Philippians 2:26-30 For he longed after you all, and was full of heaviness, because that you had heard that he had been sick. For indeed he was sick nigh unto death: but God had mercy on him; and not on him only, but on me also, lest I should have sorrow upon sorrow. I sent him therefore the more carefully, that, when you see him again, you may rejoice, and that I may be the less sorrowful. Receive him therefore in the Lord with all gladness; and hold such in reputation: Because for the work of Christ he was nigh unto death, not regarding his life, to supply your lack of service toward me.
‘Full of heaviness’ [Greek: ademoneo] heavily burdened.
‘Sick’ – he had been sick. This proves that at the time of the writing of this epistle he was well again. For the work of the Lord, he had been “nigh unto death” (2:30). How could the work of God make him sick if not by overwork and improper rest? In such a case, it would be a physical breakdown rather than some disease. The Greek verb for “he had been sick” is astheneo, to be weak or frail in any sense. It is used 15 times of: Weak faith (Rom. 4:19; 14:1, 2, 21; 1Cor. 8:9-12); weak law (Rom. 8:3); weak (poor) people (Acts 20:35) and weak in boldness and power (2Cor. 11:21, 29; 12:10; 13:3, 4, 9).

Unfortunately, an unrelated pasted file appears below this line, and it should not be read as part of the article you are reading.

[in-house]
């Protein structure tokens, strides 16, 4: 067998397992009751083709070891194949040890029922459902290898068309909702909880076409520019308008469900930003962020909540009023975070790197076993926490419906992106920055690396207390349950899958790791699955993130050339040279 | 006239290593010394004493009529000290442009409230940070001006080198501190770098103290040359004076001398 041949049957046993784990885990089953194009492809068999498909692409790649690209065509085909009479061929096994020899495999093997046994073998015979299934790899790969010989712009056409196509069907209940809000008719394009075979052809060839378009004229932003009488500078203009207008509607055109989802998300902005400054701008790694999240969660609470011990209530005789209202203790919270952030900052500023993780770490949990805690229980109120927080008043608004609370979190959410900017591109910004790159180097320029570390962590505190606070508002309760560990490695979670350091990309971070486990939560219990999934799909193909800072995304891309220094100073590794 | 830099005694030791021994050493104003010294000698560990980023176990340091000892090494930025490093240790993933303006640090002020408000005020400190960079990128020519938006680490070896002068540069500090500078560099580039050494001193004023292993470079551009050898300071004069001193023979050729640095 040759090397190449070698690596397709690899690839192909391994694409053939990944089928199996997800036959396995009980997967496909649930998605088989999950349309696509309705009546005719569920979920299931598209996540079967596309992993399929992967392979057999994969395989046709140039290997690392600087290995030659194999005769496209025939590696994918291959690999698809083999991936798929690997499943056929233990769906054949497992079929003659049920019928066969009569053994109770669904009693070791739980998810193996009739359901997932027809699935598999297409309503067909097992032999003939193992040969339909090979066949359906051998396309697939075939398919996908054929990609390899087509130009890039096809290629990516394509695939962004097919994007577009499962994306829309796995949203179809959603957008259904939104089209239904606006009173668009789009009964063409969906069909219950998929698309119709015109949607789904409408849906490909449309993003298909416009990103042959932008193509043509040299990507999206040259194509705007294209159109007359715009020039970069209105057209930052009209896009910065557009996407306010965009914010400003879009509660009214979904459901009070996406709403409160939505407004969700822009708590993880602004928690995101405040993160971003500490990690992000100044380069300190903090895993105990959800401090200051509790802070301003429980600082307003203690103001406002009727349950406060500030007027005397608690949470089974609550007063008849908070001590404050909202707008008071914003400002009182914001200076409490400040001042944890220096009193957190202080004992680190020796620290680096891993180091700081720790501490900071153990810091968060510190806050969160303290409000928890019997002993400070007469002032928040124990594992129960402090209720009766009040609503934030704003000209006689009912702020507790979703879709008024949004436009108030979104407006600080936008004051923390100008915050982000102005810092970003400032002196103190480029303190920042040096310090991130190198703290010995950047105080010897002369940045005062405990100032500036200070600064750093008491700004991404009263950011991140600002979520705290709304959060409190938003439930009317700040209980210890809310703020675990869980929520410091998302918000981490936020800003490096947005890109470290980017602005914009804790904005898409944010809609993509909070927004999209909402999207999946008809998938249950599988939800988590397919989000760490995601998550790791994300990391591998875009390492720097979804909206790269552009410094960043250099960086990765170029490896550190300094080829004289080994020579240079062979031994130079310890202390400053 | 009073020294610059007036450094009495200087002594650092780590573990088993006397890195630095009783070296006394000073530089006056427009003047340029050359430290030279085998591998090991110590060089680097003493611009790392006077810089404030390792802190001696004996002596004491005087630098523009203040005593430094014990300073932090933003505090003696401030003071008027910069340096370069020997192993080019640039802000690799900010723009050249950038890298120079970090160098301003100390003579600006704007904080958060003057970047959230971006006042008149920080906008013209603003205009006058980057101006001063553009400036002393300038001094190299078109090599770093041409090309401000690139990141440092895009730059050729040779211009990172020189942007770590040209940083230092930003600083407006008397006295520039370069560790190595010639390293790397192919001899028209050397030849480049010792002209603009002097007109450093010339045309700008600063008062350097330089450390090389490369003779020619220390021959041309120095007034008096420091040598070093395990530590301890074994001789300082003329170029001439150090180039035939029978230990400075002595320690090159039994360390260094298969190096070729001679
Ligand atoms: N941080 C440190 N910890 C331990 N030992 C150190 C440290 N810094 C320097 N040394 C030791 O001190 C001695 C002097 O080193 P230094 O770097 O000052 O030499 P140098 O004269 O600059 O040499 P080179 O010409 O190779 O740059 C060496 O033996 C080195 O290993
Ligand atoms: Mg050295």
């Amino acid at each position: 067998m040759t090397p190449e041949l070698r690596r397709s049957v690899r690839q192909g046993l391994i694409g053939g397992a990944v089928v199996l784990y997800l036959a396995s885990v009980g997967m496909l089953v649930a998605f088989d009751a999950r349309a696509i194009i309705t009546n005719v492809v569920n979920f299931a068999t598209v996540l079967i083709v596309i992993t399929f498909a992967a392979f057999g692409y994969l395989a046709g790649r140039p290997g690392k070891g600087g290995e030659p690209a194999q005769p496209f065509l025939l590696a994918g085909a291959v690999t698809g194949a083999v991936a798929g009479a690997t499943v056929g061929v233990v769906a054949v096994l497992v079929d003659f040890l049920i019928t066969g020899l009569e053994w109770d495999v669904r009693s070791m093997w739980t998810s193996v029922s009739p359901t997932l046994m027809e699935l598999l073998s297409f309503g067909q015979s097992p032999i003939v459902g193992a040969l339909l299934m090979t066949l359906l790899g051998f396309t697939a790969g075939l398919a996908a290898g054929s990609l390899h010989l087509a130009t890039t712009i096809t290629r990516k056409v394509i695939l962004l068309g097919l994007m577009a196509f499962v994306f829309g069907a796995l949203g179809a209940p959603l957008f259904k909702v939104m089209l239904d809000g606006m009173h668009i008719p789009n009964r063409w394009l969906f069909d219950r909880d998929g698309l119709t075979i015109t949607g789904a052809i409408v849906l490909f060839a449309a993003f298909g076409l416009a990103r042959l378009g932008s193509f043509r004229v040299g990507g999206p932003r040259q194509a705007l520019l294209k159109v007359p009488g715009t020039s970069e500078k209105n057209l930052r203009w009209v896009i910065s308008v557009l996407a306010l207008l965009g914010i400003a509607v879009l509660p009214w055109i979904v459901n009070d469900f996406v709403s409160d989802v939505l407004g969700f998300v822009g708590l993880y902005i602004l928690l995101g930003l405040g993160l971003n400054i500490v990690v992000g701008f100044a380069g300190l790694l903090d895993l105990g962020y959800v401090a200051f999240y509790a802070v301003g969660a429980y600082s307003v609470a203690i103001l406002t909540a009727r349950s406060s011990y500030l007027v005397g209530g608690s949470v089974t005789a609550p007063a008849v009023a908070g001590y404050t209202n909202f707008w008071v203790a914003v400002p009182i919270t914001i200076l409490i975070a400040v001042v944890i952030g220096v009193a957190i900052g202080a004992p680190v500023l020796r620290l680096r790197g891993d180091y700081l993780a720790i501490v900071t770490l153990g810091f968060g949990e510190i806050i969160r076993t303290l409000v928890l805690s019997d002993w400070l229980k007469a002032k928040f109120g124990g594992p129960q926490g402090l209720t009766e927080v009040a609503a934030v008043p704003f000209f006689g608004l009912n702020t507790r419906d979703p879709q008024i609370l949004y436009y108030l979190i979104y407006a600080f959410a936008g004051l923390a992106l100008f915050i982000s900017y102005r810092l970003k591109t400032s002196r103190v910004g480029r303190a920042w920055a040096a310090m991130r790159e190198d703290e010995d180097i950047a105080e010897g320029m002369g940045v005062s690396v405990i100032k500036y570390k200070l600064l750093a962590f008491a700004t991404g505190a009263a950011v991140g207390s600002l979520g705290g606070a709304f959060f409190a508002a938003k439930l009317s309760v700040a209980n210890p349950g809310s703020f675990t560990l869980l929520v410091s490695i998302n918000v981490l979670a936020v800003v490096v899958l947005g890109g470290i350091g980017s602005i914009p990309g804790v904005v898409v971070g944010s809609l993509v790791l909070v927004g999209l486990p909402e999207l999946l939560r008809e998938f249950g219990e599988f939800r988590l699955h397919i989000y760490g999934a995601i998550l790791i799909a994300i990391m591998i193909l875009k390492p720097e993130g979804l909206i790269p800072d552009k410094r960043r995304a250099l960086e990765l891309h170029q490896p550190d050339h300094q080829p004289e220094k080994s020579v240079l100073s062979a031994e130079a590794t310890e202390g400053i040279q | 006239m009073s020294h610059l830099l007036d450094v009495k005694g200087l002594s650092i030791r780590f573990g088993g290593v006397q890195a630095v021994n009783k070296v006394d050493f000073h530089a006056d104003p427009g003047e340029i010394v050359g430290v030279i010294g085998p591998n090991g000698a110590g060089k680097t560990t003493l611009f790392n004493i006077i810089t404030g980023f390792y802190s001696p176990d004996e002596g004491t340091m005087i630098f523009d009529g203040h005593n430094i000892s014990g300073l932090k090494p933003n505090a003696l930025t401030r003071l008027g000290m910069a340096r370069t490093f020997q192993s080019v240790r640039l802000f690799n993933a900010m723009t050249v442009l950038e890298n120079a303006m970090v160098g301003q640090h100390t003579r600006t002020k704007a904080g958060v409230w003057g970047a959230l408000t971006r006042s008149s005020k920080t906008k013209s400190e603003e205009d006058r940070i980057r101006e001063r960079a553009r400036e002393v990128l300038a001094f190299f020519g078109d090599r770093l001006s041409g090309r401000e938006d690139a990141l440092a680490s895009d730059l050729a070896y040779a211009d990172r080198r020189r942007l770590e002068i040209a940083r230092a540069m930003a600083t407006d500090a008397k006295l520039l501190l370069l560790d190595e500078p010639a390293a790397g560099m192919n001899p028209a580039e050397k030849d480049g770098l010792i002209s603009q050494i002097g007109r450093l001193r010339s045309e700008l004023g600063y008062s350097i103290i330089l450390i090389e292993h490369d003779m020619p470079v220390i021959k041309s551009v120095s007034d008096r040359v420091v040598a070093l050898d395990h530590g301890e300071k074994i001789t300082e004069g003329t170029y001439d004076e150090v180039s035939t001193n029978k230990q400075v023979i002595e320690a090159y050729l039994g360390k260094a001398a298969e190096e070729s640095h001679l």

It is used 17 times for physical sickness and 3 times for physical breakdowns because of overwork (2:26-27; 2Tim. 4:20). Thus, to conclude that the cases of Epaphroditus (here) and Trophimus (2Tim. 4:20) prove that Paul and the apostles had lost their power to heal, or that it was only occasionally that they had such power is concluding too much. Paul did have the power to do special miracles (Acts 19:11-12). He had the fullness of the blessing of the gospel of Christ (Rom. 15:18-19, 29). He even had the power to impart gifts to others (Acts 19:1-7; Rom. 1:11; 1Tim. 4:14; 2Tim. 1:6). Gifts are not given so that bodies may be abused by overwork to bypass consequences. They are not to enable man to work beyond what is sensible and best for the body.
‘But God had mercy on him.’ This proves that God did miraculously restore the man and save him from death. Prayer will do wonders even in a physical breakdown, but it will never sustain a body that is not properly taken care of by rest and nourishment.
‘Because for the work of Christ he was nigh unto death, not regarding his life, to supply your lack of service toward me.’ This was the cause of his physical trouble – overwork. In such a case like this, and no doubt that of Trophimus, it was best to let them recuperate before going back into the work.